For her part, Hutson wishes the request had gone further. She had hoped for access to psychological evaluations.

  "Eventually, I'd like to get all that, but I can tell you right now that the associations aren't going to agree to that," she says.

  The immediate goal of the request, Hutson says, is to identify discrepancies with NOPD employee evaluations.

  "If you've got somebody with huge complaints and [disciplinary actions] and somebody who had a bunch of uses of force that were inappropriate and somebody who writes horrible reports, then you look at an eval [evaluation] and he has perfect evals — you've got a problem," she says.

  The commission has yet to even call a vote on Hutson's proposal. Police association attorneys, as well as Civil Service Commissioner Joseph Clark, have raised serious objections — saying the request is a violation of privacy protections, and say the protections were written into civil service rules for good reason.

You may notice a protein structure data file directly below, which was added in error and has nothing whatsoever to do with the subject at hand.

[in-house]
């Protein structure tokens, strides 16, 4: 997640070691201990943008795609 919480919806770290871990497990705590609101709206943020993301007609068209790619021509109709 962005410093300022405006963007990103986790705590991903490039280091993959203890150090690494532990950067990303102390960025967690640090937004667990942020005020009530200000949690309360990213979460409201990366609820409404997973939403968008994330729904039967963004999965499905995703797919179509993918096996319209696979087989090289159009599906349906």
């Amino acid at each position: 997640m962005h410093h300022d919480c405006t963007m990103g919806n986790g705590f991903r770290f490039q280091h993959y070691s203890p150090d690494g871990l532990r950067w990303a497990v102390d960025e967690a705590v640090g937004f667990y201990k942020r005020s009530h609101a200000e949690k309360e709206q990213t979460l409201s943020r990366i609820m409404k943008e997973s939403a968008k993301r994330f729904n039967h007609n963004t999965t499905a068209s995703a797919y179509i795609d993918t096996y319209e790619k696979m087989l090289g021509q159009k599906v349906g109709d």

In the commission's November meeting, Clark noted that OIG and IPM have the option to petition a court for evaluation access. FOP and OIG staff are in the process of negotiating a consensus report.

   "Our last session ended with the attorney for the OIG stating she wished to do more research on the issue and asking that any further discussions be placed on hold," Gallagher writes. "The Fraternal Order of Police and the other parties agreed."

In the meantime, Hutson plans to roll out her office's first real policy report, which concerns the same subject as the earlier memo: PIB investigations of "critical incidents."